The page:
The findings reveal that the average age for top female players to commence training worldwide is 5.6 years old, with a starting ranking age of 16.2 years old, and an average age of 23 to enter the world’s top 10. Notably, the starting tennis age and starting ranking age of outstanding players in China are 6.3 years old and 17 years old, respectively, and the difference between them and world-class players is not statistically significant. Similarly, the time taken to reach the 600–100 ranking range is also not statistically significant (Table 4).

Table 4. Comparison between Chinese elite female players and the WTA top 10 players.

Through the comparative analysis of the top 10 ATP and WTA athletes, it was found that there was no significant difference in the age of starting to rank, the time taken to rank from 600–401, 200–151, 150–101, 100–51, 50–31, 30–11, and the age at which they reached the top 10 between elite male and female athletes. However, there were significant differences in the age of starting tennis, the time taken to rank from 400–201, and the time taken to reach the top 10. Male athletes started tennis at a younger age, took less time to rank from 400–201, and needed a shorter time to reach the top 10 compared to female athletes (Table 5).

Table 5. Comparison time characteristics of ATP and WTA top 10 players.


This study examines the the growth time series characteristics of elite tennis players and compares the disparities between the best Chinese players and their global counterparts. The findings indicate that elite tennis players are mainly from Europe and the Americas, typically begin tennis at the age of 5, commence ranking around 18, and attain a high level of proficiency at around 20. Notably, Chinese female elite players demonstrate no significant differences in their time-related characteristics when compared to top players.

A large improvement in the total number of top 100 players occurred in the United States and China, compared to the data of the previous two decades. An important reason for this phenomenon is the increase in the number of events in these countries. Researchers found that the number of national events has a greater correlation to the competitive level of the nation [16,17]. Since 2004, China has hosted numerous high-level tennis tournaments, such as the China Open, Shanghai Masters, and Wuhan Open. These events have provided domestic players with ample opportunities to compete against world-class players, thereby elevating the overall standard of tennis in China. As a result of participating in these domestic tournaments, players like Zhang Zhizhen, Wu Yibing, and Zheng Qinwen have shown impressive growth, contributing greatly to the country’s success in the sport. Not only in China, but American players have also continued to improve in recent years with the support of a large number of professional tournaments. According to data from October 2001, the United States of America had the second highest number of top 100 players in the world [10], and in 2010 only 12 men and women were in the top 100 in total, while current data shows that their total number of top 100 players has far surpassed the second place. Researchers from the International Tennis Federation show that the correlation between the number of national professional tournaments and the number of players entering the ATP and the number of ATP top 200 players is 0.74 and 0.64 respectively [14], highlight the importance of events for the growth of tennis player. In the context of a large number of professional tournaments, young players are able to gain more opportunities to compete and come into contact with more outstanding players. At the same time, professional tournaments inevitably bring a certain amount of exposure and star effect, which has a significant effect on strengthening the enthusiasm of young tennis participants and enhancing the regional influence of tennis [18]. In fact, the results of this study showed that the age at which the best players entered professional competition showed a high correlation with the age at which they reached the top 100 (r = 0.752), in line with the findings of a previous study by Reid et al [11]. Therefore, authorities should do a better job of hosting professional events and provide more opportunities for players to compete.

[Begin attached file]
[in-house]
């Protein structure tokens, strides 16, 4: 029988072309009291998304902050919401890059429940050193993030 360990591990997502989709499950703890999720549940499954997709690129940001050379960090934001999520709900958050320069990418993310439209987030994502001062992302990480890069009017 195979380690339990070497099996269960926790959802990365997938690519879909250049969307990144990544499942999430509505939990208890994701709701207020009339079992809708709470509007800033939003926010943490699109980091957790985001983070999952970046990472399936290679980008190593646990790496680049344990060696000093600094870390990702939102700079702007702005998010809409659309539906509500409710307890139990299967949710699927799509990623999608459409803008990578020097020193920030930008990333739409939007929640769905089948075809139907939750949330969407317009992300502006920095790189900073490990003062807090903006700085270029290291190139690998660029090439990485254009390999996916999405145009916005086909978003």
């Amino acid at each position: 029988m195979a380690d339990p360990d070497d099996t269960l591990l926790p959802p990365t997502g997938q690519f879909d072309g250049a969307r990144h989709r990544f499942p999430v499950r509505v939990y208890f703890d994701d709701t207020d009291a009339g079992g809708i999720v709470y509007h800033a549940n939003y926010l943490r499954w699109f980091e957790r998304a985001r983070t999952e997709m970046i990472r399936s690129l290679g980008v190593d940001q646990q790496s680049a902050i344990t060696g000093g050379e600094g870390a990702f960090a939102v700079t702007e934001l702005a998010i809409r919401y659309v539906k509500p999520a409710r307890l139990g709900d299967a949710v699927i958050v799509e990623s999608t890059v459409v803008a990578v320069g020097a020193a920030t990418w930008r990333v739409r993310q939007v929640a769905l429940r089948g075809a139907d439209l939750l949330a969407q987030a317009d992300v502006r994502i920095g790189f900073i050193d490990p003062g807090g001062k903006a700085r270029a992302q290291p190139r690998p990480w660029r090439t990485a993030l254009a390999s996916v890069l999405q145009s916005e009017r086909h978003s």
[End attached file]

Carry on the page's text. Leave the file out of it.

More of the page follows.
However, an athlete’s journey to competition is not begin directly at the professional level, entering a progressive system of competition is extremely important for the mental and physical development of the athlete. In a study by Tennis Australia, the top 20 male and female players on the junior circuit were 51% [6] and 63% [7] more likely to be in the top 100 at the professional level thereafter, and research also showed that the majority of the top 10 players had won at the highest junior level [19]. In addition, retrospective statistics show that the ATP top 250 players play 44–61 matches a year at age 16, while the top 100 players compete in more events at the young level relative to the top 250 [20]. Thus, tennis players who want to achieve in the top level need to participate in enough competitions at the youth level to improve their playing ability.